When you work with git you can define aliases to make your experience even more productive and elegant. In this short post I’d like to present aliases that I use frequently and how they work. And I’ll start with my favorite: git recent-branches.

Recent Branches

git recent-branches

This command gives you the following output:

The result of the recent-branches alias.

This command shows you all branches you recently worked on. That solves the usual problem of me forgetting the names of the branches I worked on.


When you want to switch to the last branch you worked on you can use git checkout -

The alias is the following:

recent-branches = for-each-ref --sort=-committerdate refs/heads/ --count=15 --format='%(HEAD) %(color:yellow)%(refname:short)%(color:reset) - %(contents:subject) - %(authorname) (%(color:green)%(committerdate:relative)%(color:reset))'

You can either add the alias to your config by executing git config --global alias.[alias name] [alias command]. Alternativaly you can edit the `.gitconfig` file in your home folder.


git daily

This is a very useful alias. It’ll display all commits from the last 24h. This is the command to execute right before your daily standup to remind you of what you worked on the last day.

This is the alias:

daily = log --since '1 day ago' --oneline --author [your e-mail]


git graph

The result of the graph alias.

The default git log --graph command is not very clear and therefore I configured an alias which gives a simple overview of all commits and branches.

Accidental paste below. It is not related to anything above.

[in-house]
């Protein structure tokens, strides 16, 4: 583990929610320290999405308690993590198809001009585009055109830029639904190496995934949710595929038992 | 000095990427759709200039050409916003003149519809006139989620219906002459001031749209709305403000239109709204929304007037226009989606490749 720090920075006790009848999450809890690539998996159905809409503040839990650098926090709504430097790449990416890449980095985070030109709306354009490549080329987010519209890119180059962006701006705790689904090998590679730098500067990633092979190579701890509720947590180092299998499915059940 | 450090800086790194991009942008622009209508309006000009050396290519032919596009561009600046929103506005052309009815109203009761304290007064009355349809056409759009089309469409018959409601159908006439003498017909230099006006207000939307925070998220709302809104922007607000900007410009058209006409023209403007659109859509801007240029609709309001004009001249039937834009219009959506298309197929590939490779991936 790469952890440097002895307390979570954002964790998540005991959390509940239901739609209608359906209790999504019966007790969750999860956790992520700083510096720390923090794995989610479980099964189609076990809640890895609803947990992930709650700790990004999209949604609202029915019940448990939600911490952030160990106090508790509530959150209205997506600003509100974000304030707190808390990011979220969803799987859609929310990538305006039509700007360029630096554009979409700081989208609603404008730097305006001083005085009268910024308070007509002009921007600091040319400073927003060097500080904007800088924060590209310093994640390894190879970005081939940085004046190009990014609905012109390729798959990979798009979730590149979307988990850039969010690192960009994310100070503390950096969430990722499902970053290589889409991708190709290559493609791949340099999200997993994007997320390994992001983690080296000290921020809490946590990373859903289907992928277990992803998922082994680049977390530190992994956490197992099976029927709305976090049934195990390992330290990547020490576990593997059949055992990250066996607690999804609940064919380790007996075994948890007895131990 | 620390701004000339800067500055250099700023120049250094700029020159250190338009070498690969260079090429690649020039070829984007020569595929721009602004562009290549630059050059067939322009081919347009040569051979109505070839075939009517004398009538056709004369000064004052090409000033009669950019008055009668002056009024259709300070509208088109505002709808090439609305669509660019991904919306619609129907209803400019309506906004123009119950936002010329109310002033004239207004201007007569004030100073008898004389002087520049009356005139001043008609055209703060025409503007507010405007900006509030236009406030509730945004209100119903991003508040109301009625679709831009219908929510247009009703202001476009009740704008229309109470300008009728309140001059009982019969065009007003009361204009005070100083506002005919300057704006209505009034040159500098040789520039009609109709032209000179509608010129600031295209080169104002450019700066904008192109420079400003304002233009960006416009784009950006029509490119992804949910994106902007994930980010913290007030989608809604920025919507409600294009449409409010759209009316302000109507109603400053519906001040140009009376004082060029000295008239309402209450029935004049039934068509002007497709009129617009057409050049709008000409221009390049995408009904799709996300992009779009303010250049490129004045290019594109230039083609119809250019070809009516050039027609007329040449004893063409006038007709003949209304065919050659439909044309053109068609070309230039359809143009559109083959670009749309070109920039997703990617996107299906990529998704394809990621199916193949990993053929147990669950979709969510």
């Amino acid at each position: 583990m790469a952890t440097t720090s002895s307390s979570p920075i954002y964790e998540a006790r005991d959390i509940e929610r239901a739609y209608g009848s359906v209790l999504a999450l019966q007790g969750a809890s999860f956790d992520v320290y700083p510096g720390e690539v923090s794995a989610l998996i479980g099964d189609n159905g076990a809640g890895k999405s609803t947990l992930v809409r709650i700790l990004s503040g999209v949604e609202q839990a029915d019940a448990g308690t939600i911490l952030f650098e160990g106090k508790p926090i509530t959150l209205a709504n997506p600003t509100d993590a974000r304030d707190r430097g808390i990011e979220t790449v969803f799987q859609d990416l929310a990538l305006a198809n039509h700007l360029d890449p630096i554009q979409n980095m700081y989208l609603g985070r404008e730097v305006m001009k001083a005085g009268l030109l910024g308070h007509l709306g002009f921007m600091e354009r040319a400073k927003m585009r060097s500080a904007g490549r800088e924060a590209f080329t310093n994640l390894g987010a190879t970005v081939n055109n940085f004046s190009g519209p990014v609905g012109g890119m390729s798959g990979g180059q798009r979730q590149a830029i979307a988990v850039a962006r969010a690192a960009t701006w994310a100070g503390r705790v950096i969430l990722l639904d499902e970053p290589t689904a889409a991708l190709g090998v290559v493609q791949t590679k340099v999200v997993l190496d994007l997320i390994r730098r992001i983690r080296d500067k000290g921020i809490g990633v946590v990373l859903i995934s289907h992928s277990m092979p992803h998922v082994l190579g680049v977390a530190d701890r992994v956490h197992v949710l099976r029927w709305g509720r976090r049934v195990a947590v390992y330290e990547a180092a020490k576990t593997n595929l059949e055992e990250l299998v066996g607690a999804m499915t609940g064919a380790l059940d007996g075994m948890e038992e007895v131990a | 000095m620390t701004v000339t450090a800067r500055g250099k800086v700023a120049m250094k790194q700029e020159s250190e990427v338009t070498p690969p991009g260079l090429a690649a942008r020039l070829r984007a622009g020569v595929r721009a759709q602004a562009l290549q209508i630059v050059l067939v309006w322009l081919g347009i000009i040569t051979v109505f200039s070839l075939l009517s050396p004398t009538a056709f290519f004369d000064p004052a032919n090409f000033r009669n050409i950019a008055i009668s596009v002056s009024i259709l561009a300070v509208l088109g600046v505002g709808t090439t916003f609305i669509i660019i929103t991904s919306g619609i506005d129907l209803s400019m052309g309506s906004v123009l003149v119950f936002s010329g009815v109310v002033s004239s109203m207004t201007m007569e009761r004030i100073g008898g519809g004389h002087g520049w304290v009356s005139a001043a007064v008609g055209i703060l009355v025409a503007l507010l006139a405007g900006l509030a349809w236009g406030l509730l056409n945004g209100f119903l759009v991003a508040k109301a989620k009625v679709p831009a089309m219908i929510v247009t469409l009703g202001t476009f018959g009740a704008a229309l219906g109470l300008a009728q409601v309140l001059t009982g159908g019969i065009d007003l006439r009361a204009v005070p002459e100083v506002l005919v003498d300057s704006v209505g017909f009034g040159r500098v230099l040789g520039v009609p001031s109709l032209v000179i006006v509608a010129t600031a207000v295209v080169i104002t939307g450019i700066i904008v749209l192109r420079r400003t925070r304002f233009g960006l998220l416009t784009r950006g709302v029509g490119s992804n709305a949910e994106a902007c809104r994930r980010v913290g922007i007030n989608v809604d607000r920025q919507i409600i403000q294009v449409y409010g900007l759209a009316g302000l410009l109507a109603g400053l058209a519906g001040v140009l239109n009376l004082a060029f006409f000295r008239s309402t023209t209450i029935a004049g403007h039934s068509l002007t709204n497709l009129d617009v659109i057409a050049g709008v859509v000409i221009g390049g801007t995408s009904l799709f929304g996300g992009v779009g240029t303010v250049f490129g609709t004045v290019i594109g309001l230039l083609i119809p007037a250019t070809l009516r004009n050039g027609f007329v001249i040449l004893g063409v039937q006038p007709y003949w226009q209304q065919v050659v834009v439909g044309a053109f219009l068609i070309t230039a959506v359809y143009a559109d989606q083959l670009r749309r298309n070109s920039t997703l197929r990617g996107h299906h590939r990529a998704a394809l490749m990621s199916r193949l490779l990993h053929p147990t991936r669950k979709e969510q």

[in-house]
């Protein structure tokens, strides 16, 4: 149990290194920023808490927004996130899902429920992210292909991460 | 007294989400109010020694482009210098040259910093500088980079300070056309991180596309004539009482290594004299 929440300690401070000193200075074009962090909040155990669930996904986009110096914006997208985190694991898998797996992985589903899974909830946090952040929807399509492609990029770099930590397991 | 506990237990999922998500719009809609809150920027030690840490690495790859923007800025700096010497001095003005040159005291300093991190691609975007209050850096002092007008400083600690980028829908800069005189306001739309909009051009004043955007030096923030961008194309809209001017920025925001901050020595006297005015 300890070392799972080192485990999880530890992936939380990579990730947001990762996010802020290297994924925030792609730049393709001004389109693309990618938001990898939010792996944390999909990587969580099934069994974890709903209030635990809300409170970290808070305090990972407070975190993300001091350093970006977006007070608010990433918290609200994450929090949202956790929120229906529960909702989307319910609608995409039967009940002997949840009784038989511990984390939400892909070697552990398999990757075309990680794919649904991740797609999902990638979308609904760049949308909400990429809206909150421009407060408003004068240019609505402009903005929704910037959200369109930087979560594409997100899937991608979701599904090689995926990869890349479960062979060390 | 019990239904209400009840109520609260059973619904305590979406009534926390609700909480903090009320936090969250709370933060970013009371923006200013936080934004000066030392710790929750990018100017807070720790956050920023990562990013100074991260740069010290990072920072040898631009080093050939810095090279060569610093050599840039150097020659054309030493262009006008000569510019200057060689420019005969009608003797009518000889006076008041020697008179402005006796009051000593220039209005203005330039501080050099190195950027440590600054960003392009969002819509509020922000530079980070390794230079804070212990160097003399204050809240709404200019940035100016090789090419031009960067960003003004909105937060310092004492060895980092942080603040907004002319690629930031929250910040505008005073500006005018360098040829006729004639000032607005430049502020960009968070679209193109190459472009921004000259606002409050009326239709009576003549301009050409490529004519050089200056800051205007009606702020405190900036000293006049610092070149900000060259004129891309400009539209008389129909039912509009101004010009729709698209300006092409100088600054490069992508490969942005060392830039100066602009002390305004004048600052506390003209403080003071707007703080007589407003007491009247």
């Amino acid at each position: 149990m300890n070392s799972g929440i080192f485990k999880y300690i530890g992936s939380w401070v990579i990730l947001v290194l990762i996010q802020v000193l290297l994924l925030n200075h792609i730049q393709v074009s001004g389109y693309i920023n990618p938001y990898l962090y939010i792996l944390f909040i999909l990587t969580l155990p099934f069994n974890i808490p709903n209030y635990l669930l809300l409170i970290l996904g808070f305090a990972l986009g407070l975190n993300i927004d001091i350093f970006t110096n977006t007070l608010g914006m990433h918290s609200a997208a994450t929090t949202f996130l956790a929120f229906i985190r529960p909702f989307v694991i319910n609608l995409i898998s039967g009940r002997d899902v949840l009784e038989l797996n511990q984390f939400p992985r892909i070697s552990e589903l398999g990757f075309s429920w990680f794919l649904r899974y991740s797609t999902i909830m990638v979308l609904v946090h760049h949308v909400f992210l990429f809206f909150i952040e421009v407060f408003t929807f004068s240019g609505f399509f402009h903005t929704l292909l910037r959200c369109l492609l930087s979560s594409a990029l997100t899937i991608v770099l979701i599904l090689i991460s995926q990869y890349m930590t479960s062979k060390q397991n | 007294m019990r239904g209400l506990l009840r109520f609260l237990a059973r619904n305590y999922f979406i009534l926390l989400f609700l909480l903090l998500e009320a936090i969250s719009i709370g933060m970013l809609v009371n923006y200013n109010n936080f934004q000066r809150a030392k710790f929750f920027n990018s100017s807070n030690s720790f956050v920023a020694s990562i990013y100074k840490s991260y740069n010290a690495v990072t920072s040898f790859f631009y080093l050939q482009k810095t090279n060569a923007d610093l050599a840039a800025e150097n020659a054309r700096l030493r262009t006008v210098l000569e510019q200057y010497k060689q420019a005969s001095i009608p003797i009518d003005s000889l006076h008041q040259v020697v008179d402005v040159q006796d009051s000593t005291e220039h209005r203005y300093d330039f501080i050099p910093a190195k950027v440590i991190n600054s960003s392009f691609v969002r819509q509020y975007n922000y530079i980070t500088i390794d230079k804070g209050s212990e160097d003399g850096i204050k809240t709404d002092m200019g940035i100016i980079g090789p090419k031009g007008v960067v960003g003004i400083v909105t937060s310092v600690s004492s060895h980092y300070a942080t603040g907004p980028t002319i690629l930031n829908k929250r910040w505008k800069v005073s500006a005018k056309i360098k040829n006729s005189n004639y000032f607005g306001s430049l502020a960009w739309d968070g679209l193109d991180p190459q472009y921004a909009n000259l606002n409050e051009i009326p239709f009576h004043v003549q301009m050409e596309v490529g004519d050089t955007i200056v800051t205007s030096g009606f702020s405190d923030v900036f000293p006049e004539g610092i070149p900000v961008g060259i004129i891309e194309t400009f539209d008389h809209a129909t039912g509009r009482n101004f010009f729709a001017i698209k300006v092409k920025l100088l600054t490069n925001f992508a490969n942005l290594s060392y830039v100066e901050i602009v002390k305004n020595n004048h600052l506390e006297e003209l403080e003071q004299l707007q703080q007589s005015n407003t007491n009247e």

In the end the alias is simply a sophisticated version git log:

graph = log --graph --pretty=format:'%Cred%h%Creset -%C(yellow)%d%Creset %s %Cgreen(%cr) %C(bold blue)<%an>%Creset' --abbrev-commit --date=relative

Skip & Unskip

This is not one alias but actually three of them. Sometimes you have files in the directories of your repository that don’t belong in there but it is also not appropriate to add them to the .gitignore. In this case you can tell git to ignore these files and don’t put them into the worktree. By doing so you can’t stage them by accident.

The aliases are the following three:

git skip [file] // Removes the files from the worktree until you "unskip" them again
git unskip [file] // Adds the files again, so you can stage them
git list-skipped // Lists all files that you skipped previously

The aliases for these are the following:

skip = update-index --skip-worktree
unskip = update-index --no-skip-worktree
list-skipped = ! git ls-files -v | grep ^S